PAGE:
officers) and leaders of units where the training modules were piloted. 
Health care professional interviewees will be selected by unit leaders 
or hospital liaisons from the units where the training modules were 
piloted. Liaisons

[[Page 58351]]

and unit leaders will be asked to nominate a range of clinicians from 
those who embraced changes to those who were less willing to implement 
changes. Site visits will also involve limited observation (e.g., to 
observe documentation of informed consent completion, view new signage 
to remind clinicians to verify patient understanding in an informed 
consent discussion). The project team will also obtain relevant 
organizational documents (e.g., informed consent policies, training 
completion rates, implementation tracking data) and data (e.g., 
surgical cancellation rates). Interviews will capture qualitative data 
regarding clinician learning, training modules implementation, 
behavior, and results pertaining to patient engagement.
    6. Rapid Feedback Patient Survey. Hospitals participating in the 
pilot test will be required to implement the Rapid Feedback Patient 
Survey provided in the training modules in a subset of patients in at 
least one participating unit to capture patient's understanding of the 
information conveyed during the informed consent process, and their 
satisfaction with the informed consent discussion and process. Time to 
complete the rapid feedback patient survey is estimated at 5 minutes. 
We expect hospitals to administer this survey to at least 50 patients 
before implementation and 50 patients after implementation in at least 
1 unit.
    Other outcome and output data from administrative records or 
electronic medical records (Secondary Data). Hospitals will also be 
asked to report on their rates of surgical cancellations and delays in 
at least one participating surgical unit, since prior research suggests 
that these rates can be improved (i.e., reduction in cancellations and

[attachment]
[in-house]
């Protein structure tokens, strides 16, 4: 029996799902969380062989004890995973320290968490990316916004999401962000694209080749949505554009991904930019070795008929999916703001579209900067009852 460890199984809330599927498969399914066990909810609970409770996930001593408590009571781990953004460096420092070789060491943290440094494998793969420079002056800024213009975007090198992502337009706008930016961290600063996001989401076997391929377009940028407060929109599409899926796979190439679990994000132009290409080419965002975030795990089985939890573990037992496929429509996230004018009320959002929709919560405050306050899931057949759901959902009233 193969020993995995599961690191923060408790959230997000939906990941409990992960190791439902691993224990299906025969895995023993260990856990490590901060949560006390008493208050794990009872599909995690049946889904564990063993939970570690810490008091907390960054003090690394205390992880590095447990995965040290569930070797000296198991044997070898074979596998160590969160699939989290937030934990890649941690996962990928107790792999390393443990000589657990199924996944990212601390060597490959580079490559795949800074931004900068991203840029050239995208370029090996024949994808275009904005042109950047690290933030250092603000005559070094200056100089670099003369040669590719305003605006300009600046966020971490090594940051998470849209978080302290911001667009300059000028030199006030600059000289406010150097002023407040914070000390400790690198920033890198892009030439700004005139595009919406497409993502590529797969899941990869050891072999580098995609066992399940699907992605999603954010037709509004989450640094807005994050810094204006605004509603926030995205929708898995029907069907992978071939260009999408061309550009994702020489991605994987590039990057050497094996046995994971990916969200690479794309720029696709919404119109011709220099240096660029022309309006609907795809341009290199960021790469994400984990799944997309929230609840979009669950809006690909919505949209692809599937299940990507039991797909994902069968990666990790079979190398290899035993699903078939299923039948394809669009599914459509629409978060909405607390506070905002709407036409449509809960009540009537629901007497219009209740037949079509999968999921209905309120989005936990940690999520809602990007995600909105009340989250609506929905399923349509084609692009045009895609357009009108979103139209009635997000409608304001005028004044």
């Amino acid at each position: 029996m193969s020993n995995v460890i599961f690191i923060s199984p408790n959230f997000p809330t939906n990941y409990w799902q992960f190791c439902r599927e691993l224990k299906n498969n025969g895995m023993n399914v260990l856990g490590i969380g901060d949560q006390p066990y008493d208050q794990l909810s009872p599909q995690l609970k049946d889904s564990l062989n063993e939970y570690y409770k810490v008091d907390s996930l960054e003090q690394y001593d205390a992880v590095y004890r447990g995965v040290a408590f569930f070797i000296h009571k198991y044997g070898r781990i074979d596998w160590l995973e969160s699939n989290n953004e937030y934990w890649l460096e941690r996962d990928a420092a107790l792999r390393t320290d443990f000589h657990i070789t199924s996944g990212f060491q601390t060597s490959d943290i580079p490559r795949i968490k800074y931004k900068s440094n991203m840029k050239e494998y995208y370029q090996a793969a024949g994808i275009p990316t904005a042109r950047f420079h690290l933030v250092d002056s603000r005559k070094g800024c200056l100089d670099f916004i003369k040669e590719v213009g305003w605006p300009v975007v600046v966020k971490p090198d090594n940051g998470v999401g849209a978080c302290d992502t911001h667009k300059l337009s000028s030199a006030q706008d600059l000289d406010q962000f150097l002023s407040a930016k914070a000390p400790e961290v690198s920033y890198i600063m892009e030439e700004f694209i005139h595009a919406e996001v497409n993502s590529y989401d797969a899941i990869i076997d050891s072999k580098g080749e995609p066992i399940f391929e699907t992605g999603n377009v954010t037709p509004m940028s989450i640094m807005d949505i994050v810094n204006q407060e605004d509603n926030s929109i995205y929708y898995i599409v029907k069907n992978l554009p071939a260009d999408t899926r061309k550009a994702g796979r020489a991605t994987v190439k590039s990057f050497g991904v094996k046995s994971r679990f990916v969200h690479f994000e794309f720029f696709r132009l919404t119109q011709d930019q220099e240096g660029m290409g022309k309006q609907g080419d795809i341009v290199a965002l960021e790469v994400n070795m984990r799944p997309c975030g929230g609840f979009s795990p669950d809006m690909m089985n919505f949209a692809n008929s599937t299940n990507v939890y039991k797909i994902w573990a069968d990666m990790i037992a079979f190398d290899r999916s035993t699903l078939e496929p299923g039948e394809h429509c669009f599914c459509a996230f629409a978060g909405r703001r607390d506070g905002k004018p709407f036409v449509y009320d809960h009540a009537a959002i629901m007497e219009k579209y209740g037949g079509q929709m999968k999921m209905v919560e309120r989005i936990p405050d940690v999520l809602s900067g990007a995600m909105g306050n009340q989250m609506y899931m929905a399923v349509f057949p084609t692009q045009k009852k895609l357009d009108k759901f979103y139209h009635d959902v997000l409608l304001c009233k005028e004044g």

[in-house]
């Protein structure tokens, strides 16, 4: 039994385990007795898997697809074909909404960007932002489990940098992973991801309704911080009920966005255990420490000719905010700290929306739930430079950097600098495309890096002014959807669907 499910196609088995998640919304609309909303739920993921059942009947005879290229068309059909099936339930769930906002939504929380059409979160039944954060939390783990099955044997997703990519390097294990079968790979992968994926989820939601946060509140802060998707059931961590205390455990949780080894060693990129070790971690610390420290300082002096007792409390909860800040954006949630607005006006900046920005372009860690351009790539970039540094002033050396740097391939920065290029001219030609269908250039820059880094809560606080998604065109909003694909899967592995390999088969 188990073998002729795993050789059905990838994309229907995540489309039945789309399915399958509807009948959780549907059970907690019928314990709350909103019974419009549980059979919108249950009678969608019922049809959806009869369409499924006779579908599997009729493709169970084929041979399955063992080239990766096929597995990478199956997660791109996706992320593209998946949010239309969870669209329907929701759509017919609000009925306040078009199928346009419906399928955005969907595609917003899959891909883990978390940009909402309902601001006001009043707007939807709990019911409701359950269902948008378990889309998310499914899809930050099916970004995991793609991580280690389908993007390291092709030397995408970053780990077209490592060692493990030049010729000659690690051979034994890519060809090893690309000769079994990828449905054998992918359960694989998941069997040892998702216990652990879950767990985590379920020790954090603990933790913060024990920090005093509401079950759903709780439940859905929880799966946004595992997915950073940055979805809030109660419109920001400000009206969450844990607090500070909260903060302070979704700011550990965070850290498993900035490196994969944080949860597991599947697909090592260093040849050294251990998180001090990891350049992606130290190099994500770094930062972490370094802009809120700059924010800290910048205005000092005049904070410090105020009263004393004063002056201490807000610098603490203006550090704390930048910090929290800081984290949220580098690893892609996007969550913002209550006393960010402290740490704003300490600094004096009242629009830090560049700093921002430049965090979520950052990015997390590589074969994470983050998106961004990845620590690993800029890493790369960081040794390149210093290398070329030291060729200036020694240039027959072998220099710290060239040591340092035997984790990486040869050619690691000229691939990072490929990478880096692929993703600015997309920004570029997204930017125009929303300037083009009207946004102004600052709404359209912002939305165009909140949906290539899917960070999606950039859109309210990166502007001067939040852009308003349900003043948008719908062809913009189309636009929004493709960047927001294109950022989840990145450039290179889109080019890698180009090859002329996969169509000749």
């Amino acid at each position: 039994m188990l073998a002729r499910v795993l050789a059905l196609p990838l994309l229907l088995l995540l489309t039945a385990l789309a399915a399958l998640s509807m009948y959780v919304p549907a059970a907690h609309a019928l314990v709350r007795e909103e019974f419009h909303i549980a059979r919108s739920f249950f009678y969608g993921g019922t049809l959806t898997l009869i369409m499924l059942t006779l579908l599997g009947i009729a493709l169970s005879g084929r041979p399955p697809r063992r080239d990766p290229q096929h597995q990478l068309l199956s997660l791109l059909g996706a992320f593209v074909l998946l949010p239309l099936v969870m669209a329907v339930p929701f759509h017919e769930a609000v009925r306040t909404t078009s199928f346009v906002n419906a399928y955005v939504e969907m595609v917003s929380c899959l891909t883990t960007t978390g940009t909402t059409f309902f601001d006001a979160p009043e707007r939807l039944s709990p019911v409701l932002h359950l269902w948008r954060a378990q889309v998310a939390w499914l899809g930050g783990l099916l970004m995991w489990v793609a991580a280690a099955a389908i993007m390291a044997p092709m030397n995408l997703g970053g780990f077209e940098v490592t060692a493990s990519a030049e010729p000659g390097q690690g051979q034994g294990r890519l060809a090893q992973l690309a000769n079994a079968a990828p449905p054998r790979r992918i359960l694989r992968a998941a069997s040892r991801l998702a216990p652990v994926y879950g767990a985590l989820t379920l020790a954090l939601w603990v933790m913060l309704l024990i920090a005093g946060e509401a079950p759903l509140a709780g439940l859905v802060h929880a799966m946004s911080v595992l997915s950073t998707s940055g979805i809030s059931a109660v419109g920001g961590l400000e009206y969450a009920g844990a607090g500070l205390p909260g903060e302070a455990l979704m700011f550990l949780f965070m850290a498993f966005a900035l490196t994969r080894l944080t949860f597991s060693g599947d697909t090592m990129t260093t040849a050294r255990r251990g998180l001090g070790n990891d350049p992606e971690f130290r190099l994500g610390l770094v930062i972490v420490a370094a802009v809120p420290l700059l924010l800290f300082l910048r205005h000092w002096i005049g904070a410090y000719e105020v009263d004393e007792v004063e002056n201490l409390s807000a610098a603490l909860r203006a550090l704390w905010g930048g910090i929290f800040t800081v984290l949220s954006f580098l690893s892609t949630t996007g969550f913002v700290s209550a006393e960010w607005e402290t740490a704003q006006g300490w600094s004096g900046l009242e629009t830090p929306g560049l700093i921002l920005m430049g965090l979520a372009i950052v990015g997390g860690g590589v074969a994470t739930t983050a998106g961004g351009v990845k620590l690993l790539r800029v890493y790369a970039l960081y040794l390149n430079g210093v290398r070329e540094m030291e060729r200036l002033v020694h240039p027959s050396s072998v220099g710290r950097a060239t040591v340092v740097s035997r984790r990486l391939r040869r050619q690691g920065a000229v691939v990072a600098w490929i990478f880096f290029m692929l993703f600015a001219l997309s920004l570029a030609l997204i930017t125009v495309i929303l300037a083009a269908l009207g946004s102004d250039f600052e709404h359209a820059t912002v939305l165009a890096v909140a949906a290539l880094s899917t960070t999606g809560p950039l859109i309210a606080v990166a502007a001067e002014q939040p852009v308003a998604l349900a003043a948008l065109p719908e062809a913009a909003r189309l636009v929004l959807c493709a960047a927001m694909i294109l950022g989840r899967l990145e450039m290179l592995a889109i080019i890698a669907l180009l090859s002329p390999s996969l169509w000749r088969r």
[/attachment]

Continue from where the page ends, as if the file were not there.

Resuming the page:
some delays) when strategies such as teach-back were used in the 
informed consent process (NQF, 2005). Hospitals may also select other 
outcome measures of interest based on administrative records or 
electronic medical records. They may also report on output data such as 
number of informed consent forms improved or number of staff present 
during a teach-back or quality improvement exercise. Since these data 
collections involve extractions from existing clinic records or use of 
administrative records, they pose only minimal data collection burden 
to the hospital, specifically the person who needs to collect the data 
(i.e., hospital liaison or unit leader).
    The purpose of the proposed data collection effort is to obtain 
information needed to modify and enhance the Informed Consent training 
modules and to provide information to hospitals considering using the 
training modules to improve their informed consent processes. Since 
this is only a pilot study in 4 sites, outcomes or impacts will not be 
generalizable.
    The data collected will help the project team: (1) Understand the 
facilitators and barriers of implementing the tools and recommended 
improvements to informed consent policies and processes, and (2) assess 
the effectiveness of the training modules in improving informed consent 
processes and other outcomes in four pilot implementation sites. The 
data collection effort may also provide insights that could guide